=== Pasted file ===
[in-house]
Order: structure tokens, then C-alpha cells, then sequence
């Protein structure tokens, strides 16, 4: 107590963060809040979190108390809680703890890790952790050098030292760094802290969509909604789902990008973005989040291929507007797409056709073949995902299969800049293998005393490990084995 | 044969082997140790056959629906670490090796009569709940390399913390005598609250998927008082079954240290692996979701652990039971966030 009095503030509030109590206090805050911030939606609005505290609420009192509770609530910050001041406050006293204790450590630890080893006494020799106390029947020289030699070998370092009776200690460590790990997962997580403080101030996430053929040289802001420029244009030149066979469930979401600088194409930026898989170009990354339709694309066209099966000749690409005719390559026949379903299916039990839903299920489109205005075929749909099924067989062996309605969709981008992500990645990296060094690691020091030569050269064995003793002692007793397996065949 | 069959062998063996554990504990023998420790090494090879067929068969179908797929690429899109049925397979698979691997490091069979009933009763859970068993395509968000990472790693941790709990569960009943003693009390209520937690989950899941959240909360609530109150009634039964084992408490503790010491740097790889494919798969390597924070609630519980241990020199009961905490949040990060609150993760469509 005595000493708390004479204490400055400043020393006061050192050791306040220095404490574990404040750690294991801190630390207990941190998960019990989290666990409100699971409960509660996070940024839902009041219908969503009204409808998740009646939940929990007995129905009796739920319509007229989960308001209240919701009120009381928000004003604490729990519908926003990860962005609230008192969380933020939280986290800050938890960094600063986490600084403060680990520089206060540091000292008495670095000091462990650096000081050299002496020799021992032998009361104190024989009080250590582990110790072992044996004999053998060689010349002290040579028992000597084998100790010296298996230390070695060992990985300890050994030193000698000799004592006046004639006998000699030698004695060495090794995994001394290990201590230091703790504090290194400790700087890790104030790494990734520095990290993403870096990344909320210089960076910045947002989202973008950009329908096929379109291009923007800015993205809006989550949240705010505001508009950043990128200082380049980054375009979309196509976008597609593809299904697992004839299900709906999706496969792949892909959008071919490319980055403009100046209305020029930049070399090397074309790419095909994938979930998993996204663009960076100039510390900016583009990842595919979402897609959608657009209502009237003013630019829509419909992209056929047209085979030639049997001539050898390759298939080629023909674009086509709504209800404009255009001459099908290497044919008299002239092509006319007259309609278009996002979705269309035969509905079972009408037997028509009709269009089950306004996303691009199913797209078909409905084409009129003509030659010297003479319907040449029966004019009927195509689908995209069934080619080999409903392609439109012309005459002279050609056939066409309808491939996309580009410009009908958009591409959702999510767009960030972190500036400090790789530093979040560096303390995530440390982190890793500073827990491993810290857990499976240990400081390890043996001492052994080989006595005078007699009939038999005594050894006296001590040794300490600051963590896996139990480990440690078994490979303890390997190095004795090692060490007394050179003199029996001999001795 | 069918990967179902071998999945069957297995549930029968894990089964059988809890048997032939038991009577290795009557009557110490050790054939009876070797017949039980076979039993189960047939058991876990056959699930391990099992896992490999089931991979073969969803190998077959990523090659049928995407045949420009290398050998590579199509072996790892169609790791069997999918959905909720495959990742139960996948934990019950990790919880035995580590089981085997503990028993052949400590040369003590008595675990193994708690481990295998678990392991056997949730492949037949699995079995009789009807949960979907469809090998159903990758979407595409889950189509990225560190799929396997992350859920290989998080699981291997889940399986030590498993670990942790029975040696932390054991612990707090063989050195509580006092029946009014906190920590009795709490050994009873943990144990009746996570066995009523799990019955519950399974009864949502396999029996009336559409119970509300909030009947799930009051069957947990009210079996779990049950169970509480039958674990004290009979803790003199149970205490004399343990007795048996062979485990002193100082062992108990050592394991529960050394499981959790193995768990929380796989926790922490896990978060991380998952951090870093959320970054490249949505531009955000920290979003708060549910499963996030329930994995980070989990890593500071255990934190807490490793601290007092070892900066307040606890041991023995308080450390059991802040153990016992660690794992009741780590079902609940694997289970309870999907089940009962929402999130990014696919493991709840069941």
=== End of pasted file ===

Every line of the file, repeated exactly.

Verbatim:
[in-house]
Order: structure tokens, then C-alpha cells, then sequence
């Protein structure tokens, strides 16, 4: 107590963060809040979190108390809680703890890790952790050098030292760094802290969509909604789902990008973005989040291929507007797409056709073949995902299969800049293998005393490990084995 | 044969082997140790056959629906670490090796009569709940390399913390005598609250998927008082079954240290692996979701652990039971966030 009095503030509030109590206090805050911030939606609005505290609420009192509770609530910050001041406050006293204790450590630890080893006494020799106390029947020289030699070998370092009776200690460590790990997962997580403080101030996430053929040289802001420029244009030149066979469930979401600088194409930026898989170009990354339709694309066209099966000749690409005719390559026949379903299916039990839903299920489109205005075929749909099924067989062996309605969709981008992500990645990296060094690691020091030569050269064995003793002692007793397996065949 | 069959062998063996554990504990023998420790090494090879067929068969179908797929690429899109049925397979698979691997490091069979009933009763859970068993395509968000990472790693941790709990569960009943003693009390209520937690989950899941959240909360609530109150009634039964084992408490503790010491740097790889494919798969390597924070609630519980241990020199009961905490949040990060609150993760469509 005595000493708390004479204490400055400043020393006061050192050791306040220095404490574990404040750690294991801190630390207990941190998960019990989290666990409100699971409960509660996070940024839902009041219908969503009204409808998740009646939940929990007995129905009796739920319509007229989960308001209240919701009120009381928000004003604490729990519908926003990860962005609230008192969380933020939280986290800050938890960094600063986490600084403060680990520089206060540091000292008495670095000091462990650096000081050299002496020799021992032998009361104190024989009080250590582990110790072992044996004999053998060689010349002290040579028992000597084998100790010296298996230390070695060992990985300890050994030193000698000799004592006046004639006998000699030698004695060495090794995994001394290990201590230091703790504090290194400790700087890790104030790494990734520095990290993403870096990344909320210089960076910045947002989202973008950009329908096929379109291009923007800015993205809006989550949240705010505001508009950043990128200082380049980054375009979309196509976008597609593809299904697992004839299900709906999706496969792949892909959008071919490319980055403009100046209305020029930049070399090397074309790419095909994938979930998993996204663009960076100039510390900016583009990842595919979402897609959608657009209502009237003013630019829509419909992209056929047209085979030639049997001539050898390759298939080629023909674009086509709504209800404009255009001459099908290497044919008299002239092509006319007259309609278009996002979705269309035969509905079972009408037997028509009709269009089950306004996303691009199913797209078909409905084409009129003509030659010297003479319907040449029966004019009927195509689908995209069934080619080999409903392609439109012309005459002279050609056939066409309808491939996309580009410009009908958009591409959702999510767009960030972190500036400090790789530093979040560096303390995530440390982190890793500073827990491993810290857990499976240990400081390890043996001492052994080989006595005078007699009939038999005594050894006296001590040794300490600051963590896996139990480990440690078994490979303890390997190095004795090692060490007394050179003199029996001999001795 | 069918990967179902071998999945069957297995549930029968894990089964059988809890048997032939038991009577290795009557009557110490050790054939009876070797017949039980076979039993189960047939058991876990056959699930391990099992896992490999089931991979073969969803190998077959990523090659049928995407045949420009290398050998590579199509072996790892169609790791069997999918959905909720495959990742139960996948934990019950990790919880035995580590089981085997503990028993052949400590040369003590008595675990193994708690481990295998678990392991056997949730492949037949699995079995009789009807949960979907469809090998159903990758979407595409889950189509990225560190799929396997992350859920290989998080699981291997889940399986030590498993670990942790029975040696932390054991612990707090063989050195509580006092029946009014906190920590009795709490050994009873943990144990009746996570066995009523799990019955519950399974009864949502396999029996009336559409119970509300909030009947799930009051069957947990009210079996779990049950169970509480039958674990004290009979803790003199149970205490004399343990007795048996062979485990002193100082062992108990050592394991529960050394499981959790193995768990929380796989926790922490896990978060991380998952951090870093959320970054490249949505531009955000920290979003708060549910499963996030329930994995980070989990890593500071255990934190807490490793601290007092070892900066307040606890041991023995308080450390059991802040153990016992660690794992009741780590079902609940694997289970309870999907089940009962929402999130990014696919493991709840069941």